They were preparing an attempt to overthrow the Fulgencio Batista dictatorship in Cuba. Che Guevara joined Fidel Castro’s Movimiento 26 de Julio, which landed a force of 81 men (including Guevara) in the Cuban province of Oriente on December 2, 1956.

Batista’s army against Che

Immediately detected by Batista’s army, they were almost annihilated. The few survivors, including the wounded Che Guevara, reached the Sierra Maestra, where they became the nucleus of a guerrilla army.

The rebels slowly gained strength, seized the weapons of Batista’s forces and gained support and new recruits.

Che Guevara had initially arrived as the force’s doctor, but he had also trained in the use of weapons, and became one of Castro’s most trusted assistants.

In fact, the Guevara complex, although trained as a healer, also, at times, acted as the executioner (or ordered the execution) of alleged traitors and deserters.

He recorded the two years of the overthrow of Batista’s government in Pasajes de la guerra revolucionaria (1963; Recuerdos de la Guerra Revolucionaria Cubana, 1968).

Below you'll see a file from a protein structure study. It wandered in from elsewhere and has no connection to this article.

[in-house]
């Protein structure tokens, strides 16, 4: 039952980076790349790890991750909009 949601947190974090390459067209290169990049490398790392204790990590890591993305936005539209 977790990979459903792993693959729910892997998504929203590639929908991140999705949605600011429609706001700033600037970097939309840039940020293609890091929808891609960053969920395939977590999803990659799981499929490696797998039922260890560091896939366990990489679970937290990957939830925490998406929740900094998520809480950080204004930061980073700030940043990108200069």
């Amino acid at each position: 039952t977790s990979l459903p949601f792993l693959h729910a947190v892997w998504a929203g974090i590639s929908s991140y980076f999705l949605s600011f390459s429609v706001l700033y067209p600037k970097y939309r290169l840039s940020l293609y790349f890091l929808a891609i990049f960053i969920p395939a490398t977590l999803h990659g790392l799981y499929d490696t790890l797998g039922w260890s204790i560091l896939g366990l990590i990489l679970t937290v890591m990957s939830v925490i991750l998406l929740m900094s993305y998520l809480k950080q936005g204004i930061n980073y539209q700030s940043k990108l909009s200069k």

After Castro’s victorious troops entered Havana on January 8, 1959, Fidel Castro took control of Cuba and placed Guevara in charge of La Cabaña prison, where it is estimated that perhaps hundreds of people were executed under Guevara’s extra-judicial orders.

He was later appointed president of the national bank and minister of industry, and did much to help transform the country into a communist state.

The Cabaña

Guevara spent several months in La Cabaña prison, where he supervised the executions of people considered enemies of the revolution.

Che Guevara became a Cuban citizen, as prominent in the newly established Marxist government as he had been in the revolutionary army, representing Cuba on many trade missions.

He also became well known in the West for his opposition to all forms of imperialism and neo-colonialism and for his attacks on U.S. foreign policy.

He served as head of the Industrial Department of the National Institute of Agrarian Reform, president of the National Bank of Cuba (famous for its disdain). For capitalism by signing currency simply “Che”), and the minister of industry.
During the 1960s.

He defined Cuba’s policies and his own views in many speeches and writings. Especially “El socialismo y el hombre en Cuba” (1965; “El hombre y el socialismo en Cuba”, 1967).

An examination of the new mark of Cuba communism, and a very influential manual, La guerra de guerrillas (1960; Guerrilla Warfare , 1961).

The Theory

The last book included Guevara’s delineation of sula teoría del foco (foquismo), a doctrine of revolution in Latin America drawn from the experience of the Cuban Revolution and based on three main principles:

  1. The guerrilla forces are capable of defeating the army.
  2. It is not necessary that all the conditions for making a revolution be in place to start a revolution, because the rebellion itself can provoke them.